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Europe’s largest deposit of rare earth metals discovered in the Kiruna area

Rare earth elements are essential for several key applications, such as electrification of vehicles and wind turbines.


The Swedish state-owned LKAB has identified significant deposits of these metals and last Thursday January 12 reported mineral resources of rare earth metals exceeding one million tonnes of rare earth oxides, the largest known deposit of its kind in Europe. No rare earth elements are currently mined in Europe.


According to LKAB, proper authorization - including environmental - and further investmentes - more drilling campaings - will be necessary before they can actually begin mining and deliver raw materials to the market. This may take at least 10-15 years.


As seen at the image below, cross-section at left, the deposit Per Geijer is close to existing operations of Kiruna iron ore mine. The rare earth elements in Per Geijer occur together with phosphorus in the mineral apatite, in what is mainly an iron ore deposit and which may therefore be produced as by-products.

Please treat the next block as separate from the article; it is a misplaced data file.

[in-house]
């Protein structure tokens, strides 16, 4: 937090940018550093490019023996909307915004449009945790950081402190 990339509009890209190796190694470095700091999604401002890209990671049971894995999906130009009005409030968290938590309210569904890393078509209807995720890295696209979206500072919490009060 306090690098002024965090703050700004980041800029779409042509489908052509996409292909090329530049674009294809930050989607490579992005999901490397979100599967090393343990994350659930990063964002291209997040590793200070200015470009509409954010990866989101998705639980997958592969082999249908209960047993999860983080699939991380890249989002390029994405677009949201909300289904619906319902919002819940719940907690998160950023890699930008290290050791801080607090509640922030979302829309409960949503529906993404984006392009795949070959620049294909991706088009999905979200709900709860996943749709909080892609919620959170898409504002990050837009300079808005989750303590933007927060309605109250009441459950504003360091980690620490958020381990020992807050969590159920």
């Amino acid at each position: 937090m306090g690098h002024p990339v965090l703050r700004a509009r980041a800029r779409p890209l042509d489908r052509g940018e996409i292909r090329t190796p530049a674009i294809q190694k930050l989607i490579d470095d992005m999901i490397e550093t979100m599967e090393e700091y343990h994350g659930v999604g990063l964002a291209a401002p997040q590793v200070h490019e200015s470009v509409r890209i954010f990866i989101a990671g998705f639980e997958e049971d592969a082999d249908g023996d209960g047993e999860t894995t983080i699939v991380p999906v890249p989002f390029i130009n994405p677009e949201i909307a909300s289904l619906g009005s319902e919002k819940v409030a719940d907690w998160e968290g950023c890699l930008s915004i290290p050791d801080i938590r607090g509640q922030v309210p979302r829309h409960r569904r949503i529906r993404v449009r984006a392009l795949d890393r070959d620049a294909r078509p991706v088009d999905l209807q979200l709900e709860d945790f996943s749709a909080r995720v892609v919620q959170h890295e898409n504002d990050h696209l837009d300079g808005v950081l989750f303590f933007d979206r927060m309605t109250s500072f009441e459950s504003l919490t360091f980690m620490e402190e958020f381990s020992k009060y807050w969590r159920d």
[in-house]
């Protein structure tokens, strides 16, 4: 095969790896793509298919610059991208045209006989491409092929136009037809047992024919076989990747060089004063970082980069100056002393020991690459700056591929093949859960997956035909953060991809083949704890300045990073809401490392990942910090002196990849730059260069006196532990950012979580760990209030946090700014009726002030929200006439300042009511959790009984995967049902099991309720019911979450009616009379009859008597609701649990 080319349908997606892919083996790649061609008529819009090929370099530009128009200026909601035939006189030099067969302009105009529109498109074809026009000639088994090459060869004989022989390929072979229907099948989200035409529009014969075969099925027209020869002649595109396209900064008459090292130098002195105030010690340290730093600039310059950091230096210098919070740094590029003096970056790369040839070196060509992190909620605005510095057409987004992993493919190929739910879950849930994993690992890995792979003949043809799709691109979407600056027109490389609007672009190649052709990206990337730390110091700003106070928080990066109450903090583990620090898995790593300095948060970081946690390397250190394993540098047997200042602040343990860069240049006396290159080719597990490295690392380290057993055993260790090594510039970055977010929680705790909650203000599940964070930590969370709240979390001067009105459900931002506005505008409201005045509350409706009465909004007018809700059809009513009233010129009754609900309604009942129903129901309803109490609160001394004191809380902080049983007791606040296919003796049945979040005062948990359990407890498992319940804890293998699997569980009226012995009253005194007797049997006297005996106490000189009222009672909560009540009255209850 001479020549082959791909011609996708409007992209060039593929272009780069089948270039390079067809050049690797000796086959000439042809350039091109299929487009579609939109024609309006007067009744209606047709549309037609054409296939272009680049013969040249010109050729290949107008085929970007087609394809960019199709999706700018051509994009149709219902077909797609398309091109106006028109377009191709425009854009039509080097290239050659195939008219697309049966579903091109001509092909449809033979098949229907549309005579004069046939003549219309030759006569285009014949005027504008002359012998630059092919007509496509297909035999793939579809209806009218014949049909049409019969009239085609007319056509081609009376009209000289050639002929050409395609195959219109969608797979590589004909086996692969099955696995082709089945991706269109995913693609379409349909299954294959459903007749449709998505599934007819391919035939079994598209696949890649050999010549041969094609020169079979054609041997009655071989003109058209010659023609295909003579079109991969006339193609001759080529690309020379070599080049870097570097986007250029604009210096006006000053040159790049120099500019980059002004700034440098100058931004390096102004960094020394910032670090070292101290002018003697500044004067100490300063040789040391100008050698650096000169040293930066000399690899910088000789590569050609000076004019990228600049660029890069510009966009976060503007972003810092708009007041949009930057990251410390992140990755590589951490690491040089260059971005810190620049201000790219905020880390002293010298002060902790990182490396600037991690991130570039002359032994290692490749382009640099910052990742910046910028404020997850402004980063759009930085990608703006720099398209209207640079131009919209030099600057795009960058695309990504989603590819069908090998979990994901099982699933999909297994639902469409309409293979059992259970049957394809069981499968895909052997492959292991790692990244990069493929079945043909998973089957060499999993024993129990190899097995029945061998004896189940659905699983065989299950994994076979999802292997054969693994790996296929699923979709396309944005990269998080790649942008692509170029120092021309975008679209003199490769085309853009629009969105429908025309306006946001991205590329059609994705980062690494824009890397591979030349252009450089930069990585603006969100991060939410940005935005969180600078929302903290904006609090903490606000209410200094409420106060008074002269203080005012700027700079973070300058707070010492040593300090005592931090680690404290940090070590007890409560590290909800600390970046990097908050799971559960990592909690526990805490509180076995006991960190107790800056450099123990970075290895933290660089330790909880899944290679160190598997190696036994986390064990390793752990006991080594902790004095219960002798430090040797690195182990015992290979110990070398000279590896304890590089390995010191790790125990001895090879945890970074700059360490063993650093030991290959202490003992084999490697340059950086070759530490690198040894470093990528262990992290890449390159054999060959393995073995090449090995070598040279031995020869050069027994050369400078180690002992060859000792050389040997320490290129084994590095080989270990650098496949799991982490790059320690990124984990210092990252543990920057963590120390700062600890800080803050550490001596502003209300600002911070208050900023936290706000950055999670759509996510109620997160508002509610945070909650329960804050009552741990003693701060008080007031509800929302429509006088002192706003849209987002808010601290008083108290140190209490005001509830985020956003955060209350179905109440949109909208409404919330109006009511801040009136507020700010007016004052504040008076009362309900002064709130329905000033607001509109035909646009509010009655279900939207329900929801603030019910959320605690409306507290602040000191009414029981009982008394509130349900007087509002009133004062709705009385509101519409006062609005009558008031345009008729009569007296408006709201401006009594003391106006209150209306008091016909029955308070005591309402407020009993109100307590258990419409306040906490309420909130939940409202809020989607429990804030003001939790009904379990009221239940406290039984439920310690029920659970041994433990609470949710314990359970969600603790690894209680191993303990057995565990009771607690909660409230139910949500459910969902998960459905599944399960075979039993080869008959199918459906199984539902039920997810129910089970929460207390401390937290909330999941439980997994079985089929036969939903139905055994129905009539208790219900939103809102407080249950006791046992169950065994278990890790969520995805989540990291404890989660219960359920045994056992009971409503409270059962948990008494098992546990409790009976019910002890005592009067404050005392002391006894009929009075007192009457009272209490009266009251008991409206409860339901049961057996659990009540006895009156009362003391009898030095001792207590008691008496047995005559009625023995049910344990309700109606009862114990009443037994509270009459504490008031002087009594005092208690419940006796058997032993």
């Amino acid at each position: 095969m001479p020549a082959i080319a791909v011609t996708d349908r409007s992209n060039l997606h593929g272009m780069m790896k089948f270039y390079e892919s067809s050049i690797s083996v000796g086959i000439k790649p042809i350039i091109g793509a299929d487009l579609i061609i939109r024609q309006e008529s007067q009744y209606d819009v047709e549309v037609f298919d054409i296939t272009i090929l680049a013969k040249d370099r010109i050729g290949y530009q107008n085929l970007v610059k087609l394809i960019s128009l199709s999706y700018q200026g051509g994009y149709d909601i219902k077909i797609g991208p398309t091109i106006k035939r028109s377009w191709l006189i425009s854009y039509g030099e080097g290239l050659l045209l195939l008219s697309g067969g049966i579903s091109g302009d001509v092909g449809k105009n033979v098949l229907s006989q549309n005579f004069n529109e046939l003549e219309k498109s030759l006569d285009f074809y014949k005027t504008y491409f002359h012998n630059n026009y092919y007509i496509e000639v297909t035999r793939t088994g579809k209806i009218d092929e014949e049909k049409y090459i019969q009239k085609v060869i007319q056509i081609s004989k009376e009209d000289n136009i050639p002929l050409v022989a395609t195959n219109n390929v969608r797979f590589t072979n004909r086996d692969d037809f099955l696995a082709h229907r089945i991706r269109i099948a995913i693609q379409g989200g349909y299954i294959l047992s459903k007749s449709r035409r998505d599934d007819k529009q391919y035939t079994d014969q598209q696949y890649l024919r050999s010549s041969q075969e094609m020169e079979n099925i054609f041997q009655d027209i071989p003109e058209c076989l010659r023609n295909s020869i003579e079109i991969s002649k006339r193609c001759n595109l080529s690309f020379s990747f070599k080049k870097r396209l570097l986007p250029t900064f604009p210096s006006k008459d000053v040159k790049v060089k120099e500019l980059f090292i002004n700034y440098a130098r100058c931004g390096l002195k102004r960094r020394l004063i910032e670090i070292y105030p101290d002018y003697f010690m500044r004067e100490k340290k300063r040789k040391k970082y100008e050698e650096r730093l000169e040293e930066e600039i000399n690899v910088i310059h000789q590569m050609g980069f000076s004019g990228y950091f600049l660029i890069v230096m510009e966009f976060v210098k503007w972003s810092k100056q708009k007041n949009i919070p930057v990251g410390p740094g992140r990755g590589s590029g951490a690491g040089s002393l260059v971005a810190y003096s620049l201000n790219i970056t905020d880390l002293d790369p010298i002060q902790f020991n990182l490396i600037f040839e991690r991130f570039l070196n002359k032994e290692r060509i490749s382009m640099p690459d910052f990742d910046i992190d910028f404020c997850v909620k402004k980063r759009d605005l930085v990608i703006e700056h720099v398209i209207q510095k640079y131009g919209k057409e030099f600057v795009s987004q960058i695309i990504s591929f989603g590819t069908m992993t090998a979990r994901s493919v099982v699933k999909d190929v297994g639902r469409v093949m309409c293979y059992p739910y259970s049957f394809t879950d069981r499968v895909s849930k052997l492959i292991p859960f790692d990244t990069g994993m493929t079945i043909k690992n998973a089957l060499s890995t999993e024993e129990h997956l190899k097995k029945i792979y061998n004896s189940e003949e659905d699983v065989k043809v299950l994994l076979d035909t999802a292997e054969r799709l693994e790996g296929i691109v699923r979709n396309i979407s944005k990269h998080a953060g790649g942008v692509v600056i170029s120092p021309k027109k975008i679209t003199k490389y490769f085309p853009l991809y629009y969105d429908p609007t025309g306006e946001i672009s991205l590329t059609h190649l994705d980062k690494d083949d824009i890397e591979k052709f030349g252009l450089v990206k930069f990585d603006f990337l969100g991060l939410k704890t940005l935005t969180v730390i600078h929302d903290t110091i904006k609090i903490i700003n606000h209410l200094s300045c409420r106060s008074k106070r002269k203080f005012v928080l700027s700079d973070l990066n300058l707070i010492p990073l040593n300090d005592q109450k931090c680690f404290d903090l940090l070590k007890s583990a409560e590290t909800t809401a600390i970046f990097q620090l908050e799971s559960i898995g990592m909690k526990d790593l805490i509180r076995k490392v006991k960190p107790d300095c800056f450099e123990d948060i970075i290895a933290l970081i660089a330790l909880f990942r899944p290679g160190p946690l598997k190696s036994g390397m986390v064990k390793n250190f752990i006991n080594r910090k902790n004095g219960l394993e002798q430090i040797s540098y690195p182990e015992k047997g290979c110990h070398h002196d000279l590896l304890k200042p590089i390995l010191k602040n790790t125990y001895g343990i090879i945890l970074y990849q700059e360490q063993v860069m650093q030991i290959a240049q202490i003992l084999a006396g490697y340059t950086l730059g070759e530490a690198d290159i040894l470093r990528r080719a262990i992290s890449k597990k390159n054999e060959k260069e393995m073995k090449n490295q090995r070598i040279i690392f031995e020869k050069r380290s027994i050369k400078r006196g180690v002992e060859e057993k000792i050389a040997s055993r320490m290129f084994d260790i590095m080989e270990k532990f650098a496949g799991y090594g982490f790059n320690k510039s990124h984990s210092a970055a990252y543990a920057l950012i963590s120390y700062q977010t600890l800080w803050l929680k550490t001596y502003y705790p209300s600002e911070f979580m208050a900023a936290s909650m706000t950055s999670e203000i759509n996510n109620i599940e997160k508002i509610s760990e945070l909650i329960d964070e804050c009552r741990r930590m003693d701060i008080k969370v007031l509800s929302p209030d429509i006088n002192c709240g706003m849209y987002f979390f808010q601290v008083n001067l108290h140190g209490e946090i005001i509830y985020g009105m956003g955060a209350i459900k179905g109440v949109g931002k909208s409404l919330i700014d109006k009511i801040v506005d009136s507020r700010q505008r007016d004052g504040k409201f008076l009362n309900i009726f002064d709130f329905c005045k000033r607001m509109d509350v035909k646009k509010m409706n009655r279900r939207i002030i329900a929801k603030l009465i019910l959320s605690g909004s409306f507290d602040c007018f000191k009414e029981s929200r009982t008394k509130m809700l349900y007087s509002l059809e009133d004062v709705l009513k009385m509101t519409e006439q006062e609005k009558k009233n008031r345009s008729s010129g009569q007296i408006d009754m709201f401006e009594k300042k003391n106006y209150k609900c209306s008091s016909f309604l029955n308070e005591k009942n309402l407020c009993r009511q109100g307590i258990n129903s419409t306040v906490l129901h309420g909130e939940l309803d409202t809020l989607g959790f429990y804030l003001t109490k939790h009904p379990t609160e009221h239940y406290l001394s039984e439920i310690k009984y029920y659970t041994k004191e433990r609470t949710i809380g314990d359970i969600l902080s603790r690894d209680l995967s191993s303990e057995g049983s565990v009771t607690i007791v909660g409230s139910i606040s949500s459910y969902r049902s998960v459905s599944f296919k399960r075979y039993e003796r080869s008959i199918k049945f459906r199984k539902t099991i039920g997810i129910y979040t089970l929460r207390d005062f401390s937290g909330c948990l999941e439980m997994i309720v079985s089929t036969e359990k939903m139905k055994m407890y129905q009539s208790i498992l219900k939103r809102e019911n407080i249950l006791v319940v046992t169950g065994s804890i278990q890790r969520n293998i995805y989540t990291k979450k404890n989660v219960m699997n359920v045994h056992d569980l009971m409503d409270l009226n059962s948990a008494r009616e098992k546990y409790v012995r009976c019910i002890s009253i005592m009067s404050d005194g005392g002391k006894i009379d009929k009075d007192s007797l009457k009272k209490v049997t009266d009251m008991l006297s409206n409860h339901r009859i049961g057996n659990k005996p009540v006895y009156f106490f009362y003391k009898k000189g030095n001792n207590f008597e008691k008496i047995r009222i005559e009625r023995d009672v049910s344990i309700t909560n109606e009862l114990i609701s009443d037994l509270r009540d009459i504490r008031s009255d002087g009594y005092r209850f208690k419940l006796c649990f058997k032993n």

Click at the image below to see a quick video by Euronews about this discovery showing how the deposits are underground. And here for a very complete press release by LKAB, full of materials and other videos.


Concluding on a personal note. In 1987, together with other graduates of Mining Engineering from Escola Politécnica of University of São Paulo, Brazil, we visited several mines in Sweden, Finland and Germany. Including Kiruna from LKAB, the largest and most modern underground iron ore mine in the world, in operation since 1898. We got there by train, 145 kilometres, north of the Arctic circle. As Brazilians, used to huge open pit iron ore mines, it caught our attention the fact that Kiruna was an underground iron ore mine. Then one realizes the difference between a mine and an occurence: if there is economic value to build all the infrastructure to exploit the reserves, for decades, then it is a mine. So, in spite of higher costs at Kiruna, its proximity to the consumer market (European steel), it has been viable to export this production through the Norwegian harbour of Narvik, further north, closer to the Artic.


And now, rare earths are found. And the infrastructure is already there. As the market. Lucky. Strategicaly lucky.


Click here to read more about the story of Kiruna mine.



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“Nothing in life is to be feared, it is only to be understood. Now is the time to understand more, so that we may fear less.”

“I am among those who think that science has great beauty”

Madame Marie Curie (1867 - 1934) Chemist & physicist. French, born Polish.

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